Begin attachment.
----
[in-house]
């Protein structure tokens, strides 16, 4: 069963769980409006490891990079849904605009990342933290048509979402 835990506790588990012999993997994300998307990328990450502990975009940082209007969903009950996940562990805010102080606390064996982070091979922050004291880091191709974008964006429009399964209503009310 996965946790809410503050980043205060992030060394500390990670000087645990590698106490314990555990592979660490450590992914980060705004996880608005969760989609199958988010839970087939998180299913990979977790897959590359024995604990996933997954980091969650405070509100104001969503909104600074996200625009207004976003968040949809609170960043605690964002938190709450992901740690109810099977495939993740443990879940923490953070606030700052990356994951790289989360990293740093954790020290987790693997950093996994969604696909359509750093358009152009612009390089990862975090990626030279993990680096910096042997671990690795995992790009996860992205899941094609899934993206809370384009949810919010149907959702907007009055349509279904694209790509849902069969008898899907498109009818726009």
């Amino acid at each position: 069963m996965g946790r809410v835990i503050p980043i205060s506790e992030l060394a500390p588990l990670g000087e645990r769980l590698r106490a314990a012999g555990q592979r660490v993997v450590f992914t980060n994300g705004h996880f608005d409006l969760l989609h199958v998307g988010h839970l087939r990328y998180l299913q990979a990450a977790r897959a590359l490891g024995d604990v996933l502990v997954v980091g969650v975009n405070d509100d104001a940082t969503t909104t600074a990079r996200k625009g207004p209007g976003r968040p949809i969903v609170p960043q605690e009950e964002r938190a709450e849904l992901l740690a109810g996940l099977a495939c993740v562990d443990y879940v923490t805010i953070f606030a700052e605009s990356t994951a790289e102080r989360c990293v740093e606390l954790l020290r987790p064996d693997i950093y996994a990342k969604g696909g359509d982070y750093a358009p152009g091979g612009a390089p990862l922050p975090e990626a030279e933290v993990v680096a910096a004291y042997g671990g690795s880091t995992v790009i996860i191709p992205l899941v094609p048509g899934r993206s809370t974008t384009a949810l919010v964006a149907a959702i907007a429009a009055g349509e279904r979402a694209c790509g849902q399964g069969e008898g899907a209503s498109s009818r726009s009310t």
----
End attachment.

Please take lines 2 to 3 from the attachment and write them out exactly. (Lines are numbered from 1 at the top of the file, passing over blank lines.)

């Protein structure tokens, strides 16, 4: 069963769980409006490891990079849904605009990342933290048509979402 835990506790588990012999993997994300998307990328990450502990975009940082209007969903009950996940562990805010102080606390064996982070091979922050004291880091191709974008964006429009399964209503009310 996965946790809410503050980043205060992030060394500390990670000087645990590698106490314990555990592979660490450590992914980060705004996880608005969760989609199958988010839970087939998180299913990979977790897959590359024995604990996933997954980091969650405070509100104001969503909104600074996200625009207004976003968040949809609170960043605690964002938190709450992901740690109810099977495939993740443990879940923490953070606030700052990356994951790289989360990293740093954790020290987790693997950093996994969604696909359509750093358009152009612009390089990862975090990626030279993990680096910096042997671990690795995992790009996860992205899941094609899934993206809370384009949810919010149907959702907007009055349509279904694209790509849902069969008898899907498109009818726009």
């Amino acid at each position: 069963m996965g946790r809410v835990i503050p980043i205060s506790e992030l060394a500390p588990l990670g000087e645990r769980l590698r106490a314990a012999g555990q592979r660490v993997v450590f992914t980060n994300g705004h996880f608005d409006l969760l989609h199958v998307g988010h839970l087939r990328y998180l299913q990979a990450a977790r897959a590359l490891g024995d604990v996933l502990v997954v980091g969650v975009n405070d509100d104001a940082t969503t909104t600074a990079r996200k625009g207004p209007g976003r968040p949809i969903v609170p960043q605690e009950e964002r938190a709450e849904l992901l740690a109810g996940l099977a495939c993740v562990d443990y879940v923490t805010i953070f606030a700052e605009s990356t994951a790289e102080r989360c990293v740093e606390l954790l020290r987790p064996d693997i950093y996994a990342k969604g696909g359509d982070y750093a358009p152009g091979g612009a390089p990862l922050p975090e990626a030279e933290v993990v680096a910096a004291y042997g671990g690795s880091t995992v790009i996860i191709p992205l899941v094609p048509g899934r993206s809370t974008t384009a949810l919010v964006a149907a959702i907007a429009a009055g349509e279904r979402a694209c790509g849902q399964g069969e008898g899907a209503s498109s009818r726009s009310t």